The palace is very photogenic and charming. Today it belongs to the Ministry of Education and cannot be visited.

Kretzulescu Palace, right at the entrance of Cismigiu
Kretzulescu’s greenhouse; photo: @24ciprian

6. Muzeul George Enescu (George Enescu Museum), tribute to a music genius

Location: Calea Victoriei 141
Year: 1902

The museum was home to the greatest Romanian composer, George Enescu. He was also famous for his big heart and generosity.

The building of Bucharest is also known as Cantacuzino Palace, after the rich and affluent personality of the capital. The impressive residence features an Art Nouveau entrance with imposing lions, giving it a princely look.

The genius composer and his wife lived in the house from the backyard between 1945-1946. Although there are few rooms dedicated to the composer, I was impressed by the splendid architecture, on the inside and outside.

Insider tip:! The museum comprises the Cantacuzino Palace and the memorial house, both of them closed for restoration until 2023.

Entrance to George Enescu Museum, or Cantacuzino Palace, one of the best buildings in Bucharest

7. Ateneul român (The Athenaeum), a Romanian landmark

Location: Strada Benjamin Franklin 1-3
Year: 1888

This is a serious visiting recommendation!

Home to the city’s philharmonic and the main concert venue for classical music, the building is an architectural jewellery. Completed in 1888, the Athenaeum was designed as a circus, hence the shape. Not many people know that the construction of the Athenaeum required a lot of financial effort, so, it was made by money collected publicly, following a national lottery.

The combination between neoclassic and eclectic styles is amazing. The outside is spectacular, but even more the inside. The floor is room to a splendid auditorium whose highlights are the red-golden ceiling and the huge fresco that depicts the most important moments of Romanian history.

Insider tip:! As rehearsals may occur, you cannot book ahead. Still, you may walk by at different hours, and you’ll find the right time to visit! Or in the meanwhile, just go across to French Revolution and indulge in one of their eclairs!

The Romanian Athenaeum, a national symbol, not only one of the best buildings in Bucharest
Professional pic of the Athenaeum; photo: @romania.landscapes

8. Palatul Șuțu (Șuțu palace), the ballroom of Bucharest

Location: Bd I C Bratianu 2
Year: 1835

The most important ballroom from the second half of the 19th century started in a poor and muddy capital.

In this background, Șuțu, a wealthy boyar, decides to build a palace according to his social status. But it is only during the time of his son that the palace rises to fame by getting an elegant touch. Soon, Șuțu Palace becomes Bucharest’s ballroom where the entire high society wants to be seen. Access wasn’t for everyone, only carriages were allowed to park.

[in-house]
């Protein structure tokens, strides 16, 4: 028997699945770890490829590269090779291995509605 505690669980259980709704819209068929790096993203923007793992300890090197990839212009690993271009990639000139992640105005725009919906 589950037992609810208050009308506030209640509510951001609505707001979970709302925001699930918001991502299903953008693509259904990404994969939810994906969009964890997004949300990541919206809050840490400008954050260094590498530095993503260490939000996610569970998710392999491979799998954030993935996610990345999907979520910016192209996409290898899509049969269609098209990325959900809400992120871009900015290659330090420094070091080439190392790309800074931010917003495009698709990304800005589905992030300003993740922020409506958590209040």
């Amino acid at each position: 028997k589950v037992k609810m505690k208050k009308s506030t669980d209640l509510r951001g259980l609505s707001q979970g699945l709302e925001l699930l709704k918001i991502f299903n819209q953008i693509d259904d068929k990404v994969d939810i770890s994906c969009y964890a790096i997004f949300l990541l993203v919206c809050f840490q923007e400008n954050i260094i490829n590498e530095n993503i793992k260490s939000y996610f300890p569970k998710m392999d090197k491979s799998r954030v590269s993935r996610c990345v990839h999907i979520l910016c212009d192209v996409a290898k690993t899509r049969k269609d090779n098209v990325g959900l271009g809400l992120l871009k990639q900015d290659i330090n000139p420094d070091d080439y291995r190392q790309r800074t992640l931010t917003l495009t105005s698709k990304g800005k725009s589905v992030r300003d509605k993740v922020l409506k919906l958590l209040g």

Visiting it, you can only imagine yourself as prince or princess coming down on the monumental staircase or reflect your studied outfit in the huge Murano glass mirror.

The famous staircase; photo:

9. Muzeul Național Cotroceni (Cotroceni National Museum), a symbiosis of history and architecture

Location: Bd Geniului 1
Year: 1681

This museum had been on my Bucharest list for some time, but only during my last visit, could we find time to visit it. The full tour comprises besides the royal salons and apartments, also the church and cellars, but unfortunately, they couldn’t be visited because of the pandemic.

History of the palace starts in the late 17th century. After being inhabited and shaped by royals, the palace is taken over by communists. I was truly shocked to find out that the place was remodelled during communism to function as a children’s club. Fortunately, it looks in good shape. I loved visiting this museum that looks a lot like Peles Castle, another royal residence.

Insider tip!: Because Romania’s presidency is also at Cotroceni, security level at entrance is high. Make sure to reserve ahead and have an ID on you.

Entrance staircase at National Museum Cotroceni, a top building in Bucharest

10. Palatul Parlamentului (Palace of the Parliament), Bucharest’s most communist landmark

Location: Strada Izvor 2-4
Year: 1997

Highly controversial Bucharest building, the Palace of the Parliament cannot stay aside. Some say it’s gorgeous, while others call it a monster, but no one can deny that it is the second largest administrative building in the whole world after the Pentagon.

Built at Ceausescu’s orders, this colossus was meant to host all the central administration. It gave a hard time to the builders and architects as Ceausescu was rapidly shifting ideas. Moreover, dreaming big, he demolished an entire neighborhood and relocated people.

The construction started in 1984 and is still not completely finished. Just to make an idea, it houses the Chamber of Deputies, the Senate, three museums and an international conference centre. However, almost 70% of the Palace is still unoccupied!

Fore more interesting info, check here!

Insider tip!: Being Bucharest’s number one attraction, it is best to reserve ahead! Because it is the HQ of the Romanian parliament, security level at entrance is high. Make sure to have an ID on you.

A picture that makes you understand (maybe) the colossal dimension the Palace of Parliament has; photo: @christiandumitru

11. Caru cu bere (The beer cart): tradition, history and good beer

Location: Strada Stavropoleos 5
Year: 1899

Caru cu bere is a fabulous restaurant. And I’m not talking about food, which is not at all bad itself, but about the venue. When you enter, you have the feeling of a medieval monastery with lots of good mood and fine music. Yes, I can imagine how strange it sounds, but the Beer place has a stunning architecture, wooden staircase, oak panelling, mosaics, or stained-glass windows.